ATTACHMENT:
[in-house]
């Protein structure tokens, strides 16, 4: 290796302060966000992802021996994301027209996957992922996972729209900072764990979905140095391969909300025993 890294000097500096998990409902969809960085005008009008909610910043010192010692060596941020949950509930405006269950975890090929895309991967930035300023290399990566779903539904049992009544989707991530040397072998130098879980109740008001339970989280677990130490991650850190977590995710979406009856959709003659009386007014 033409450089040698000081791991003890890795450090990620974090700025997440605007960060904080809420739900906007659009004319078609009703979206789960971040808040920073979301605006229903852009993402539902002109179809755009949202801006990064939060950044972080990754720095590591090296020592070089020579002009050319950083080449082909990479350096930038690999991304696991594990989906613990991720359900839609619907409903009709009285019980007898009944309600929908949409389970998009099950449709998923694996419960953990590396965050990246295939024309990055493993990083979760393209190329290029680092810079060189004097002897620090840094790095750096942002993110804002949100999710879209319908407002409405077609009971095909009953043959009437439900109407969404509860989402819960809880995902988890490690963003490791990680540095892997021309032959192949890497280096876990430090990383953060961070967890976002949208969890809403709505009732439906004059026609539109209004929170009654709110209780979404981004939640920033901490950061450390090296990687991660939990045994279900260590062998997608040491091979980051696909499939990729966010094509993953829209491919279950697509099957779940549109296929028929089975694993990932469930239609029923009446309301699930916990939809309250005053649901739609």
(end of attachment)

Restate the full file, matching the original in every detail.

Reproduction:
[in-house]
């Protein structure tokens, strides 16, 4: 290796302060966000992802021996994301027209996957992922996972729209900072764990979905140095391969909300025993 890294000097500096998990409902969809960085005008009008909610910043010192010692060596941020949950509930405006269950975890090929895309991967930035300023290399990566779903539904049992009544989707991530040397072998130098879980109740008001339970989280677990130490991650850190977590995710979406009856959709003659009386007014 033409450089040698000081791991003890890795450090990620974090700025997440605007960060904080809420739900906007659009004319078609009703979206789960971040808040920073979301605006229903852009993402539902002109179809755009949202801006990064939060950044972080990754720095590591090296020592070089020579002009050319950083080449082909990479350096930038690999991304696991594990989906613990991720359900839609619907409903009709009285019980007898009944309600929908949409389970998009099950449709998923694996419960953990590396965050990246295939024309990055493993990083979760393209190329290029680092810079060189004097002897620090840094790095750096942002993110804002949100999710879209319908407002409405077609009971095909009953043959009437439900109407969404509860989402819960809880995902988890490690963003490791990680540095892997021309032959192949890497280096876990430090990383953060961070967890976002949208969890809403709505009732439906004059026609539109209004929170009654709110209780979404981004939640920033901490950061450390090296990687991660939990045994279900260590062998997608040491091979980051696909499939990729966010094509993953829209491919279950697509099957779940549109296929028929089975694993990932469930239609029923009446309301699930916990939809309250005053649901739609």